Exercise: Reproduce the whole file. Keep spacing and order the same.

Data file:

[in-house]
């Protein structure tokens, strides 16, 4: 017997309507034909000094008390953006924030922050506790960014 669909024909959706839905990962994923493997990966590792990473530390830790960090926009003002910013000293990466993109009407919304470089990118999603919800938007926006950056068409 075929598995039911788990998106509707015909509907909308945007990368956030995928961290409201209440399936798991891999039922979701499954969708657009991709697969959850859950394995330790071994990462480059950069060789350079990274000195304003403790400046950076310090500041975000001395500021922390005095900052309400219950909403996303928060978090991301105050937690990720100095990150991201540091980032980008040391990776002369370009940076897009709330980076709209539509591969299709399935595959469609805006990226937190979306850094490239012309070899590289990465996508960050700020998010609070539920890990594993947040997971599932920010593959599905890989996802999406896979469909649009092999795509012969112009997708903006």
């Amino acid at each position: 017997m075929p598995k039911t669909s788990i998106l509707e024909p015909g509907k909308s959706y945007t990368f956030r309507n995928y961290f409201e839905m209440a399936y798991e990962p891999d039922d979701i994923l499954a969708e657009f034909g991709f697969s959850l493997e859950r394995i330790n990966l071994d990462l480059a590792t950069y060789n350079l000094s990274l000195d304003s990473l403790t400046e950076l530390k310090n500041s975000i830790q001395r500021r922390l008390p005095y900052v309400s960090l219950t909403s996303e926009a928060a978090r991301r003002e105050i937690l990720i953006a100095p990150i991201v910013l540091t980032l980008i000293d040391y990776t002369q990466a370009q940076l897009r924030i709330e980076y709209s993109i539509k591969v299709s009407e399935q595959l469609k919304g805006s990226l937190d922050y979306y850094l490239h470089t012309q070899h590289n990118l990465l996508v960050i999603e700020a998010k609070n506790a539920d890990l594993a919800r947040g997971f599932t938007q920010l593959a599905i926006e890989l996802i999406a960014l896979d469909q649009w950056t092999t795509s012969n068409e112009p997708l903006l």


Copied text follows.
[in-house]
């Protein structure tokens, strides 16, 4: 017997309507034909000094008390953006924030922050506790960014 669909024909959706839905990962994923493997990966590792990473530390830790960090926009003002910013000293990466993109009407919304470089990118999603919800938007926006950056068409 075929598995039911788990998106509707015909509907909308945007990368956030995928961290409201209440399936798991891999039922979701499954969708657009991709697969959850859950394995330790071994990462480059950069060789350079990274000195304003403790400046950076310090500041975000001395500021922390005095900052309400219950909403996303928060978090991301105050937690990720100095990150991201540091980032980008040391990776002369370009940076897009709330980076709209539509591969299709399935595959469609805006990226937190979306850094490239012309070899590289990465996508960050700020998010609070539920890990594993947040997971599932920010593959599905890989996802999406896979469909649009092999795509012969112009997708903006």
């Amino acid at each position: 017997m075929p598995k039911t669909s788990i998106l509707e024909p015909g509907k909308s959706y945007t990368f956030r309507n995928y961290f409201e839905m209440a399936y798991e990962p891999d039922d979701i994923l499954a969708e657009f034909g991709f697969s959850l493997e859950r394995i330790n990966l071994d990462l480059a590792t950069y060789n350079l000094s990274l000195d304003s990473l403790t400046e950076l530390k310090n500041s975000i830790q001395r500021r922390l008390p005095y900052v309400s960090l219950t909403s996303e926009a928060a978090r991301r003002e105050i937690l990720i953006a100095p990150i991201v910013l540091t980032l980008i000293d040391y990776t002369q990466a370009q940076l897009r924030i709330e980076y709209s993109i539509k591969v299709s009407e399935q595959l469609k919304g805006s990226l937190d922050y979306y850094l490239h470089t012309q070899h590289n990118l990465l996508v960050i999603e700020a998010k609070n506790a539920d890990l594993a919800r947040g997971f599932t938007q920010l593959a599905i926006e890989l996802i999406a960014l896979d469909q649009w950056t092999t795509s012969n068409e112009p997708l903006l």